A handsome facsimile of conceptualist Luigi Ghirri’s poetic narrative of 1970s pop culture
Italian photographer Luigi Ghirri (1943–92) made Cardboard Landscapes (Paesaggi di cartone) during his travels around Europe, coining the term “sentimental geography” to describe his unique artistic approach of examining the ordinary to prove it remarkable. The original handmade album features over 100 chromogenic color prints pasted onto the pages of a blank book, and was gifted by Ghirri to John Szarkowski, then the Director of the Department of Photography at the Museum of Modern Art, in the 1970s.
A singular work of art, Cardboard Landscapes is now being published for the first time. The collection is an anomaly within Ghirri’s overall oeuvre, as it prioritizes complex composition rather than the sweeping tableaux for which he is best known. In this series of works, he regards the printed image as the subject, framing a kaleidoscope of photographs and advertisements to tell a poetic visual narrative that reflects at once regional, personal and popular culture, revealing a fascinating impulse to investigate his role within his own medium.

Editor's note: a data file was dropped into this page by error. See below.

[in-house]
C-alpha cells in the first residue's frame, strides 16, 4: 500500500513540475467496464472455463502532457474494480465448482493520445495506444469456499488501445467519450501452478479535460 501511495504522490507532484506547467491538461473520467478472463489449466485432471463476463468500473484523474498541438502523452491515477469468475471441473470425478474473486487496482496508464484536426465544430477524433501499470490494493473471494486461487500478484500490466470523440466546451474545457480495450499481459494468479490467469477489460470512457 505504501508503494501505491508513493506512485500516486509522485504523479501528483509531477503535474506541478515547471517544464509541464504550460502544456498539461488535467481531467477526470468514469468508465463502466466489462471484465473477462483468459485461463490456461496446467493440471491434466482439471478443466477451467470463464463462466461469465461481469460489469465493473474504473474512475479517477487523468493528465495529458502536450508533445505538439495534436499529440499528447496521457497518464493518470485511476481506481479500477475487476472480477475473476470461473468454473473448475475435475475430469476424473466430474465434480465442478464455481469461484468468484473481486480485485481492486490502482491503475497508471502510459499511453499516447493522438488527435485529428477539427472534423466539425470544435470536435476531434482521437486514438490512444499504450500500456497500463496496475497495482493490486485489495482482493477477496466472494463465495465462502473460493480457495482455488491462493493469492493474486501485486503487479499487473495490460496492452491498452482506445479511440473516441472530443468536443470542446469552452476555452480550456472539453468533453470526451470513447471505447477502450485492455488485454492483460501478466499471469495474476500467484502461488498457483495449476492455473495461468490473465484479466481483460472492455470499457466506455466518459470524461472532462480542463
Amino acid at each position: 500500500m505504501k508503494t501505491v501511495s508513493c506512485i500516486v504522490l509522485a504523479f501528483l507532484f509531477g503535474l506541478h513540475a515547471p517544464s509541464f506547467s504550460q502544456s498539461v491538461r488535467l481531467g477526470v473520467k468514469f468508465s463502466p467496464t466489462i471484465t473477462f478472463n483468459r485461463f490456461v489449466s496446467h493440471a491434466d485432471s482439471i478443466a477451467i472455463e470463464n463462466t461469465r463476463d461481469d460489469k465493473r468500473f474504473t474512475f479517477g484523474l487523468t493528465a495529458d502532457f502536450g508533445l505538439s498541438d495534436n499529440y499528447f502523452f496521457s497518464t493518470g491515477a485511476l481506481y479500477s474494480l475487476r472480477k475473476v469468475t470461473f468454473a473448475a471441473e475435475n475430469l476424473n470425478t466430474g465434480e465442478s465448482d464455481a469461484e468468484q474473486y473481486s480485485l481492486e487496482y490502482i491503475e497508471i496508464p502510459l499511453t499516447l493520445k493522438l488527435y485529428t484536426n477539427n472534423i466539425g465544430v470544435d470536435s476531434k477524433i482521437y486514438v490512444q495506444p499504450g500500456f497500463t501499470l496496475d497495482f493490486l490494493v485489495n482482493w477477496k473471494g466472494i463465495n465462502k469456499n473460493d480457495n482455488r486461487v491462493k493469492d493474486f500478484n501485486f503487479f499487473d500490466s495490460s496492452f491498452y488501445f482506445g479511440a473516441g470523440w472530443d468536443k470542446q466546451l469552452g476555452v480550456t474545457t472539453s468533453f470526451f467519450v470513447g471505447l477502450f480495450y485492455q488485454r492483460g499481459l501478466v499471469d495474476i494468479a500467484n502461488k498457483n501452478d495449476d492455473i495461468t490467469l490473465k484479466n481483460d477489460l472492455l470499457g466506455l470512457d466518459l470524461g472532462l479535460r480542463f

Luigi Ghirri (1943–92) was a celebrated Italian artist and photographer known for his color photographs of landscape and architecture. He published his first photography book, Kodachrome, in 1978, and continued to utilize a conceptual framework to interrogate the line between fiction and reality.